Parents across the globe are made to believe that potty training is some terrible right of passage that we must all push through with the two goals being no more diapers and still having some bit of sanity left. Amen, right? What if it doesn’t have to be?
When Natalia started fighting her diaper changes I knew our days of fluffy bums were coming to a close. Although, baby is only 8 months so I can still feed my -slight- addiction through her. I found a bunch of blog articles and armed myself with tips and techniques like sticker charts and potty toys/treats.We started with a potty chair. It was this cute little green and pink frog and was given to us a while before the potty training adventure began. Having never really acknowledged it before, once potty training “began” she immediately peed in it (yay!) and proceeded to have a huge freak out moment of crying and screaming and tears. Oh, the tears that girl can cry. It was like her heart was broken because she had gone potty on her frog friend. Needless to say, she had zero interest in using it as a potty chair after that. We took a break too.
A few months, a new baby sister, and a move later and Natalia started showing interest again. I’m guessing that moving down the street from her slightly older, potty trained cousin had some influence since their hangout time increased. I read somewhere that kids learn best from kids slightly older who have mastered the skill you’re hoping to develop, but don’t quote me on that.
My niece potty trained using a combination of a potty treat reward system and fleece pull up style trainers that I showed my sister-in-law how to make. It worked really well for them so I thought I would give it a try since I already have fleece covers that are in my cloth diaper stash. My grandma had also sent a couple packages of some really cute panties to help act as an incentive. I also got my hand on two trainers, yes, only two–Super Undies and Smart Bottoms.
Curious how it worked out?
My plan failed, and I’m really kinda happy (& lucky) that it did. The first thing Natalia mastered was dry nights. I was led to believe by many veteran parents that this is usually the hardest obstacle in the potty training process, so I have to say I was pretty shocked at how easy it came to her. When I say she mastered it, I mean she has had dry nights since the first night we put her to bed naked about three months ago. Daytime has been a different story.
First, we tried Super Undies. I have to say, before I even tried the trainer on her I think I fell in love with the company a little. I just really adore their humorous, superhero approach to potty training.
“Make [your child] into the super hero they always wanted to be, able to defeat the villainous butt-mop union (disposable diapers) one soggy bottom at a time!”
I opted to get the snap version that Super Undies offers because I wanted a little less mess and extra convenience in case Natalia happened to poop in the trainer, which she did. One thing that unique to this trainer is that the snaps actually end up on the back side of baby rather than the front. It’s definitely not what I’m used to since I don’t use side snapping cloth diapers and I’ll admit I put it on backwards a couple times. Obviously, that’s an oversight on my end and speaks nothing about the trainer itself.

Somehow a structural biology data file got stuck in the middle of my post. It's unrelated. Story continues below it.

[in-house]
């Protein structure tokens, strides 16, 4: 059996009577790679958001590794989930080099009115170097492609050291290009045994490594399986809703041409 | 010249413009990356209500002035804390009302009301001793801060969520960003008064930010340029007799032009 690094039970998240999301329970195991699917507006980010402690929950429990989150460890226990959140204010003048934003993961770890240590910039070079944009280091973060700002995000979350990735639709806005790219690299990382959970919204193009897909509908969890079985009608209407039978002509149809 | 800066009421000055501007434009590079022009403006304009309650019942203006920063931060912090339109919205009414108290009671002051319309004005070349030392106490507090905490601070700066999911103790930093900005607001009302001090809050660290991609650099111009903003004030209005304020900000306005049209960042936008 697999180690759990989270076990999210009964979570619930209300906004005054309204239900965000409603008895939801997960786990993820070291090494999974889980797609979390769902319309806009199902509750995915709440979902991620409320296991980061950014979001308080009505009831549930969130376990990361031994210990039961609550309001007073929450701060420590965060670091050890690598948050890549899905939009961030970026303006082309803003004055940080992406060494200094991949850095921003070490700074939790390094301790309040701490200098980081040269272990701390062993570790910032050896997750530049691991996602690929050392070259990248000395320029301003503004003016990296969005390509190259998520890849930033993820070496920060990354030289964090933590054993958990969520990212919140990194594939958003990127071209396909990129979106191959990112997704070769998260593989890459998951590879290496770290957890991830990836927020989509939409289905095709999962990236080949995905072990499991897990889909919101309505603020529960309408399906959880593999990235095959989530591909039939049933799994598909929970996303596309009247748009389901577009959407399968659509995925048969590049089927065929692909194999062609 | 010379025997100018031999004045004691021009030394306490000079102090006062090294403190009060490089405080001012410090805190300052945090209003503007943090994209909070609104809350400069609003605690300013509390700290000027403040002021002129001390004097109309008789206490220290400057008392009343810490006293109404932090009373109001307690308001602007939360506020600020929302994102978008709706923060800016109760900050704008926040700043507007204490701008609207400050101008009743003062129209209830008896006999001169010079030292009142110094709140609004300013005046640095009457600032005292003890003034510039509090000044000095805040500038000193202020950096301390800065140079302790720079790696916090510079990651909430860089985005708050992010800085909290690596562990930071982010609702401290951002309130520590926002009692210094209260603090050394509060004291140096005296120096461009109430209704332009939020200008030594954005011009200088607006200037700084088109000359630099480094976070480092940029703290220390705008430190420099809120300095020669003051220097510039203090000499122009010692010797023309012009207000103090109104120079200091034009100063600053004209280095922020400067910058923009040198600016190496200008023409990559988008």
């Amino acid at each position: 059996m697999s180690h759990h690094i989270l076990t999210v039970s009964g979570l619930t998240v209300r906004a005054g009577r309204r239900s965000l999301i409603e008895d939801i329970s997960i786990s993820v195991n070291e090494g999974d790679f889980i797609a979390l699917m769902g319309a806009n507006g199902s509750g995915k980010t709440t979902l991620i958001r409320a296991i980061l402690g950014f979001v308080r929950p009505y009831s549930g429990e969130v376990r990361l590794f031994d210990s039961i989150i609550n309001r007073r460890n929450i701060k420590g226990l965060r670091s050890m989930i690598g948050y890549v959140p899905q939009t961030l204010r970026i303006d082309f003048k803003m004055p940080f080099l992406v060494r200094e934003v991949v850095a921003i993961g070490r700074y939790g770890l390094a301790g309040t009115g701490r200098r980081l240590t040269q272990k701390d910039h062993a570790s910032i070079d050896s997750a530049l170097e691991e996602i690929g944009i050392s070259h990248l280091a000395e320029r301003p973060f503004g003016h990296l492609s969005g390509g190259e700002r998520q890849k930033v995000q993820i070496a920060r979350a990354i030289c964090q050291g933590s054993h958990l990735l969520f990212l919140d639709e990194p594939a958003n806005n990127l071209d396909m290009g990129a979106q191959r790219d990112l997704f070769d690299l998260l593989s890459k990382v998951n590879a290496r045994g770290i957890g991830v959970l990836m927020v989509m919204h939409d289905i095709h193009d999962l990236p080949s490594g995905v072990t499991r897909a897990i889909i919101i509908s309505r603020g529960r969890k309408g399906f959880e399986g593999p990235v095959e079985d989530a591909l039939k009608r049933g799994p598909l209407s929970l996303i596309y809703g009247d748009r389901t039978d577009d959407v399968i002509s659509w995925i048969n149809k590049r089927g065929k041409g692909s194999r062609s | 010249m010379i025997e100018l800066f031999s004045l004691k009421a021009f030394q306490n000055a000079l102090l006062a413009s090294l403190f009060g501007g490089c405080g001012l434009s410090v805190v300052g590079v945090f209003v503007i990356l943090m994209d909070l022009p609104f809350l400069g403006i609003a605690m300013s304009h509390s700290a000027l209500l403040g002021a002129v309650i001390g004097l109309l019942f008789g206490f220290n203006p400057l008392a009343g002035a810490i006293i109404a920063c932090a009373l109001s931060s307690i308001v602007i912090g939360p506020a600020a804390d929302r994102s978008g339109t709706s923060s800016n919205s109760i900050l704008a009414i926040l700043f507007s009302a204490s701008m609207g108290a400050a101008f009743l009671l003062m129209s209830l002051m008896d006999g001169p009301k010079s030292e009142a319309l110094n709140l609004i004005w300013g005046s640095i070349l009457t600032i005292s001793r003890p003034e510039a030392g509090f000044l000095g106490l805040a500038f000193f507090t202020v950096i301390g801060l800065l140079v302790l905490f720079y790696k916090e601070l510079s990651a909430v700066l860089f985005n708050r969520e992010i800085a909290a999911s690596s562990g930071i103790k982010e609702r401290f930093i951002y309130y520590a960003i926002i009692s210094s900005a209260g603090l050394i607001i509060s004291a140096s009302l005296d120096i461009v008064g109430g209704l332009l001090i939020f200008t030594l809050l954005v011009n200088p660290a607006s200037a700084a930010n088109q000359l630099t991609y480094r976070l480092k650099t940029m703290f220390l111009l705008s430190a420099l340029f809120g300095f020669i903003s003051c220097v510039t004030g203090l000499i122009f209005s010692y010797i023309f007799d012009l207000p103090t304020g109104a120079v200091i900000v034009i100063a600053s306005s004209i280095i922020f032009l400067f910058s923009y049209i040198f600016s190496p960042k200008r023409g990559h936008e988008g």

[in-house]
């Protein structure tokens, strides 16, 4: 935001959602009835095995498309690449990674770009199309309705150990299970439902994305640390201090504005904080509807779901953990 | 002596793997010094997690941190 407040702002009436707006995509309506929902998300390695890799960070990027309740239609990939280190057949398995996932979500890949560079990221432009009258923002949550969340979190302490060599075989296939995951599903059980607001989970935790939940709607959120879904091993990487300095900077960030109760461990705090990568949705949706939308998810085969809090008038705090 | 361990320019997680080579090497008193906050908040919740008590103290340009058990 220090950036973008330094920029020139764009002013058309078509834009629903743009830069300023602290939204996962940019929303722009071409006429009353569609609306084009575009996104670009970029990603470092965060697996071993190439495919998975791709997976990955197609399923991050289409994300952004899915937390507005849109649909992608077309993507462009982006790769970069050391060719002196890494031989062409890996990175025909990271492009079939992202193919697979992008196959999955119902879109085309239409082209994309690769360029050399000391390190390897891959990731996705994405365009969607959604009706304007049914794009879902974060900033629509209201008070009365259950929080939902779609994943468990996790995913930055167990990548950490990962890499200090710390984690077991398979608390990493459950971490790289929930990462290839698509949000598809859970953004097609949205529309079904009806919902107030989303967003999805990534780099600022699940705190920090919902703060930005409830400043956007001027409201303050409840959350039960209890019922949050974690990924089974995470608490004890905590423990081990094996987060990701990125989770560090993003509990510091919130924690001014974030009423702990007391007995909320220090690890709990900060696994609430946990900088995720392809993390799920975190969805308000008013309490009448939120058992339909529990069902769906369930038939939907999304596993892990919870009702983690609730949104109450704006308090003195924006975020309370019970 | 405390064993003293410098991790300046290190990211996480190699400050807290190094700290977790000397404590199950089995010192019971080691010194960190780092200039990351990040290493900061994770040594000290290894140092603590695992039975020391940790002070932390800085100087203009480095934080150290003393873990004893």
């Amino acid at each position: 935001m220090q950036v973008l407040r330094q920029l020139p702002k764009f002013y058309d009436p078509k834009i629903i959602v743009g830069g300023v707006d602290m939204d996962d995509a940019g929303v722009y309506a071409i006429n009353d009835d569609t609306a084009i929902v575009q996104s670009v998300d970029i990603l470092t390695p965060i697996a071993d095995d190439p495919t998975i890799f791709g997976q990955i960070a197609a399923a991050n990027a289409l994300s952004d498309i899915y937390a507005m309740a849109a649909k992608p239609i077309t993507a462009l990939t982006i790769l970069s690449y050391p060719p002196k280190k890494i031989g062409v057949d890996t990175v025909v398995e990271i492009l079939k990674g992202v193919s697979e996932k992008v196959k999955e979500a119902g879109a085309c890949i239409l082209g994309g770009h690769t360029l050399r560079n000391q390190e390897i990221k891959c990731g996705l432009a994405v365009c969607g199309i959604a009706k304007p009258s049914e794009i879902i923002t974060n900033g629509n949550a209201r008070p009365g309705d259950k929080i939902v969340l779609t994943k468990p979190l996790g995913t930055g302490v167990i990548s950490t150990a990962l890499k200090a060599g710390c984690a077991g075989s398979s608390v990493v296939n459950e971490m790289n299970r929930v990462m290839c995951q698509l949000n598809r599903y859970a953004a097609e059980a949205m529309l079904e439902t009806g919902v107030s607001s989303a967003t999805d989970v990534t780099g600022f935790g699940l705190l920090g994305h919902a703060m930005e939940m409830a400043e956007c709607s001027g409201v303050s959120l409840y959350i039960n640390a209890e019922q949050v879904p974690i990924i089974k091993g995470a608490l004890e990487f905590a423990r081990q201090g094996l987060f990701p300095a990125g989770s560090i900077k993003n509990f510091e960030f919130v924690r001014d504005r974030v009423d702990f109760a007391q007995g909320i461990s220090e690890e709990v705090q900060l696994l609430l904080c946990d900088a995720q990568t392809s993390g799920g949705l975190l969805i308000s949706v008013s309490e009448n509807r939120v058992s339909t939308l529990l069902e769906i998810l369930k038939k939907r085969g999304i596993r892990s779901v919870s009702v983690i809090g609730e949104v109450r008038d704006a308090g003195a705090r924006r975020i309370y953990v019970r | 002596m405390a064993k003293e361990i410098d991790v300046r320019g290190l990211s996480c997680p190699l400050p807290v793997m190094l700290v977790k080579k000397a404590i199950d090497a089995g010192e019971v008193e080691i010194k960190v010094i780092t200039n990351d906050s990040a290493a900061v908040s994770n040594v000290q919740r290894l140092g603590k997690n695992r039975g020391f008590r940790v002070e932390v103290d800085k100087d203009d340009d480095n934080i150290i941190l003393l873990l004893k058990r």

The main body of the trainer is waterproof and the tabs are nice and stretchy so you can get a snug fit on your kiddo. Inside, there’s a pass through pocket inside (meaning both ends are open) for inserts to easily be inserted into during the earlier stages of potty training. If you plan to start out using a couple of inserts to make a more gradual transition from cloth diapers to underwear, I would suggest getting one size larger as the inserts can make it a little difficult for a child to pull the trainer up or down. If you’re just ‘tinkle training’ you can use the trainer as-is because it also has a built in layer of microfiber for smaller leaks.
The Super Undies Snap On Day Trainer is available in 5 sizes (S, M, L, XL, XXL) ranging from 2t-12 years. Come sin 5 different colors. Starting at $19.95
The other trainer I tried was from Smart Bottoms. It’s a more traditional pull-up style. The outside is a cute knit, there’s a hidden layer of PUL in the wet zone and the inside is lined with a soft organic cotton. There are additional inserts that add 4 layers of organic cotton and snap in so they stay put. This trainer is not 100% waterproof and is meant for a single accident. However, if your child is having only minor accidents or leaks, it’s possible that you might be able to change out the insert and reuse the outer pant part–much like a cloth diaper.
This one seemed easier for Natalia to use and pull up or down herself.
The Smart Bottoms Lil’ Trainer comes in 2 different sizes (S 20-30lbs L 30lbs+). Choose from Dino or Jungle Jane print. $18.00
Unfortunately, after wearing each trainer once or twice, Natalia decided she had had enough. By letting her stay naked at home during the day she inevitably potty trained herself. Any time she wears a pair of underwear or a trainer or anything down there she immediately associates it with being a diaper and doesn’t even try to go on the potty. Thankfully, since we own our own business from home, we’re able to let her learn this way and it has completely removed the potty training headache from our lives…until baby gets older. As of now, we are working in underwear and yesterday she had an entire day of being dry -in panties- and she was so proud of herself.
I’m sure there’s at least one or two of you out there thinking I’m just being a lazy parent, but that look of absolute joy when she goes on the toilet on her own and the clapping that accompanies it, is totally priceless…and *so* much easier on my sanity than a screaming, flailing, resisting toddler any day.
Did you have any special potty training tricks?